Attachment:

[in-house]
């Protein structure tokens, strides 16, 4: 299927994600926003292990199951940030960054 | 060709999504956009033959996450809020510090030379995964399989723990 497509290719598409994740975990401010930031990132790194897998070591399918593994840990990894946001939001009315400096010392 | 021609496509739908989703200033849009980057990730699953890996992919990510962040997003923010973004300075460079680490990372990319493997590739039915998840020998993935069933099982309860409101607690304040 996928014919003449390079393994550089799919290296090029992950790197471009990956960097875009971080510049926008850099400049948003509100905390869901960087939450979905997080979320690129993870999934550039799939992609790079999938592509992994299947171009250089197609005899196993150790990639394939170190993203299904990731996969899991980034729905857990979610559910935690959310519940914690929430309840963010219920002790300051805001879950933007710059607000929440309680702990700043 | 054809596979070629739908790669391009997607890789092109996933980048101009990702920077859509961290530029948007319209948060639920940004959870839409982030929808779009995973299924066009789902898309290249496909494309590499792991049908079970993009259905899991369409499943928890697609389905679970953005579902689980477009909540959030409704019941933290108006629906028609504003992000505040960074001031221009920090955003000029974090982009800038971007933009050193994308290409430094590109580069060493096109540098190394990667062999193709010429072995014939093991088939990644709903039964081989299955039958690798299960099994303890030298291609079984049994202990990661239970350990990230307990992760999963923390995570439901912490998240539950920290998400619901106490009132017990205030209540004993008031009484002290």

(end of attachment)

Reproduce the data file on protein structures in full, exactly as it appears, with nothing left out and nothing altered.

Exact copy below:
[in-house]
């Protein structure tokens, strides 16, 4: 299927994600926003292990199951940030960054 | 060709999504956009033959996450809020510090030379995964399989723990 497509290719598409994740975990401010930031990132790194897998070591399918593994840990990894946001939001009315400096010392 | 021609496509739908989703200033849009980057990730699953890996992919990510962040997003923010973004300075460079680490990372990319493997590739039915998840020998993935069933099982309860409101607690304040 996928014919003449390079393994550089799919290296090029992950790197471009990956960097875009971080510049926008850099400049948003509100905390869901960087939450979905997080979320690129993870999934550039799939992609790079999938592509992994299947171009250089197609005899196993150790990639394939170190993203299904990731996969899991980034729905857990979610559910935690959310519940914690929430309840963010219920002790300051805001879950933007710059607000929440309680702990700043 | 054809596979070629739908790669391009997607890789092109996933980048101009990702920077859509961290530029948007319209948060639920940004959870839409982030929808779009995973299924066009789902898309290249496909494309590499792991049908079970993009259905899991369409499943928890697609389905679970953005579902689980477009909540959030409704019941933290108006629906028609504003992000505040960074001031221009920090955003000029974090982009800038971007933009050193994308290409430094590109580069060493096109540098190394990667062999193709010429072995014939093991088939990644709903039964081989299955039958690798299960099994303890030298291609079984049994202990990661239970350990990230307990992760999963923390995570439901912490998240539950920290998400619901106490009132017990205030209540004993008031009484002290």